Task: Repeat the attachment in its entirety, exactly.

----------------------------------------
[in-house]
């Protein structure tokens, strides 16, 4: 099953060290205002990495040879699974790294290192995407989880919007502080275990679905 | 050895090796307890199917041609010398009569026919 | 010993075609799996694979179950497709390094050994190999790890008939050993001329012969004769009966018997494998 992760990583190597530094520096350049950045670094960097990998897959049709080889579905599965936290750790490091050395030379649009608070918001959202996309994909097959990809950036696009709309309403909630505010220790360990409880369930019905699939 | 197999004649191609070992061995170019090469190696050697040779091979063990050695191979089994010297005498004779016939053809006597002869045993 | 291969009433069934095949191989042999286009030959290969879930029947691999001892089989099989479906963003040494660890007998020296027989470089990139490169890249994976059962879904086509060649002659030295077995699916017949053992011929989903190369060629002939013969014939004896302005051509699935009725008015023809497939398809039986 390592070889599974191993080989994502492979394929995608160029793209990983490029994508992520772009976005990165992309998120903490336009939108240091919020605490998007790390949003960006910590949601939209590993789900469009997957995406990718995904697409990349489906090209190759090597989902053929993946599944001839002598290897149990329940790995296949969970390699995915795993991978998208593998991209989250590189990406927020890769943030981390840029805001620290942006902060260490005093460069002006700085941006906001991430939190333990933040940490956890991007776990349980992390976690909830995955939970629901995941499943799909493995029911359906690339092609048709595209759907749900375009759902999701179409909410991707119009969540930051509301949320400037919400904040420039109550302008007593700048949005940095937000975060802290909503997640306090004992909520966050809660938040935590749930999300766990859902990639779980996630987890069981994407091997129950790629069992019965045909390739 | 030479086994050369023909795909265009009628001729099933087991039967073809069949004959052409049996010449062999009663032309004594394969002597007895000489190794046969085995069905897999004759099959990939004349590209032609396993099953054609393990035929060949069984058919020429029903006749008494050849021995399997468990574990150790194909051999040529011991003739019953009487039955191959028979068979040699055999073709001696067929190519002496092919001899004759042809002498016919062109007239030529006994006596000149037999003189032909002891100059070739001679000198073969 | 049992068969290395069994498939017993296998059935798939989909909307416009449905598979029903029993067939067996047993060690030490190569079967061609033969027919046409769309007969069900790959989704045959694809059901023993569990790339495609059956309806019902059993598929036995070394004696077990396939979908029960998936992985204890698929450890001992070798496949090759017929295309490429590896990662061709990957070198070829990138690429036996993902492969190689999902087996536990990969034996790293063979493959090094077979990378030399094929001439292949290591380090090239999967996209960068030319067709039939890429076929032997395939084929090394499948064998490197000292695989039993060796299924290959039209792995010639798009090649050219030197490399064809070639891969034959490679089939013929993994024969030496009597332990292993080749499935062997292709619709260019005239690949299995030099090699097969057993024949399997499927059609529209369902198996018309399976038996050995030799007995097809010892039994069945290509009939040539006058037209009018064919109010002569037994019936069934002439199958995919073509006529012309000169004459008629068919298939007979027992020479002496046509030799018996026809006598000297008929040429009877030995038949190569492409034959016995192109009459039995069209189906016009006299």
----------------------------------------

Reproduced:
[in-house]
């Protein structure tokens, strides 16, 4: 099953060290205002990495040879699974790294290192995407989880919007502080275990679905 | 050895090796307890199917041609010398009569026919 | 010993075609799996694979179950497709390094050994190999790890008939050993001329012969004769009966018997494998 992760990583190597530094520096350049950045670094960097990998897959049709080889579905599965936290750790490091050395030379649009608070918001959202996309994909097959990809950036696009709309309403909630505010220790360990409880369930019905699939 | 197999004649191609070992061995170019090469190696050697040779091979063990050695191979089994010297005498004779016939053809006597002869045993 | 291969009433069934095949191989042999286009030959290969879930029947691999001892089989099989479906963003040494660890007998020296027989470089990139490169890249994976059962879904086509060649002659030295077995699916017949053992011929989903190369060629002939013969014939004896302005051509699935009725008015023809497939398809039986 390592070889599974191993080989994502492979394929995608160029793209990983490029994508992520772009976005990165992309998120903490336009939108240091919020605490998007790390949003960006910590949601939209590993789900469009997957995406990718995904697409990349489906090209190759090597989902053929993946599944001839002598290897149990329940790995296949969970390699995915795993991978998208593998991209989250590189990406927020890769943030981390840029805001620290942006902060260490005093460069002006700085941006906001991430939190333990933040940490956890991007776990349980992390976690909830995955939970629901995941499943799909493995029911359906690339092609048709595209759907749900375009759902999701179409909410991707119009969540930051509301949320400037919400904040420039109550302008007593700048949005940095937000975060802290909503997640306090004992909520966050809660938040935590749930999300766990859902990639779980996630987890069981994407091997129950790629069992019965045909390739 | 030479086994050369023909795909265009009628001729099933087991039967073809069949004959052409049996010449062999009663032309004594394969002597007895000489190794046969085995069905897999004759099959990939004349590209032609396993099953054609393990035929060949069984058919020429029903006749008494050849021995399997468990574990150790194909051999040529011991003739019953009487039955191959028979068979040699055999073709001696067929190519002496092919001899004759042809002498016919062109007239030529006994006596000149037999003189032909002891100059070739001679000198073969 | 049992068969290395069994498939017993296998059935798939989909909307416009449905598979029903029993067939067996047993060690030490190569079967061609033969027919046409769309007969069900790959989704045959694809059901023993569990790339495609059956309806019902059993598929036995070394004696077990396939979908029960998936992985204890698929450890001992070798496949090759017929295309490429590896990662061709990957070198070829990138690429036996993902492969190689999902087996536990990969034996790293063979493959090094077979990378030399094929001439292949290591380090090239999967996209960068030319067709039939890429076929032997395939084929090394499948064998490197000292695989039993060796299924290959039209792995010639798009090649050219030197490399064809070639891969034959490679089939013929993994024969030496009597332990292993080749499935062997292709619709260019005239690949299995030099090699097969057993024949399997499927059609529209369902198996018309399976038996050995030799007995097809010892039994069945290509009939040539006058037209009018064919109010002569037994019936069934002439199958995919073509006529012309000169004459008629068919298939007979027992020479002496046509030799018996026809006598000297008929040429009877030995038949190569492409034959016995192109009459039995069209189906016009006299």